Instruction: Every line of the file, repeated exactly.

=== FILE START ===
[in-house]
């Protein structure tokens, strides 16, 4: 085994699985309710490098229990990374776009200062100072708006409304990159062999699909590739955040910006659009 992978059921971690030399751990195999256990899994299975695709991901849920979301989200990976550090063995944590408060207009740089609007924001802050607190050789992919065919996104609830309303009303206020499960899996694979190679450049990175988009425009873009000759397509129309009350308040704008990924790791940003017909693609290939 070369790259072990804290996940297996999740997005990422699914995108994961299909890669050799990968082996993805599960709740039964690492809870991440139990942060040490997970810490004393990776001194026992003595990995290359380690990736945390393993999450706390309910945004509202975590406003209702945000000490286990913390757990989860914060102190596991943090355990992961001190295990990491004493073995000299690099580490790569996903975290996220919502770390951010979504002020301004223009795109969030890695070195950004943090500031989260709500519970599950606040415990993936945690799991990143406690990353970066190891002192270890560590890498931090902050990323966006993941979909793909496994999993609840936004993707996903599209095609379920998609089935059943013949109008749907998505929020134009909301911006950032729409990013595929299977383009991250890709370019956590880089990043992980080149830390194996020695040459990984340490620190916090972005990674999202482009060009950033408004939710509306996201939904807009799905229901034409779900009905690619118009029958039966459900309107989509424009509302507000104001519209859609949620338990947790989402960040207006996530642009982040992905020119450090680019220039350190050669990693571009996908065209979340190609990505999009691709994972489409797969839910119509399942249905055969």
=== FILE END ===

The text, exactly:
[in-house]
């Protein structure tokens, strides 16, 4: 085994699985309710490098229990990374776009200062100072708006409304990159062999699909590739955040910006659009 992978059921971690030399751990195999256990899994299975695709991901849920979301989200990976550090063995944590408060207009740089609007924001802050607190050789992919065919996104609830309303009303206020499960899996694979190679450049990175988009425009873009000759397509129309009350308040704008990924790791940003017909693609290939 070369790259072990804290996940297996999740997005990422699914995108994961299909890669050799990968082996993805599960709740039964690492809870991440139990942060040490997970810490004393990776001194026992003595990995290359380690990736945390393993999450706390309910945004509202975590406003209702945000000490286990913390757990989860914060102190596991943090355990992961001190295990990491004493073995000299690099580490790569996903975290996220919502770390951010979504002020301004223009795109969030890695070195950004943090500031989260709500519970599950606040415990993936945690799991990143406690990353970066190891002192270890560590890498931090902050990323966006993941979909793909496994999993609840936004993707996903599209095609379920998609089935059943013949109008749907998505929020134009909301911006950032729409990013595929299977383009991250890709370019956590880089990043992980080149830390194996020695040459990984340490620190916090972005990674999202482009060009950033408004939710509306996201939904807009799905229901034409779900009905690619118009029958039966459900309107989509424009509302507000104001519209859609949620338990947790989402960040207006996530642009982040992905020119450090680019220039350190050669990693571009996908065209979340190609990505999009691709994972489409797969839910119509399942249905055969």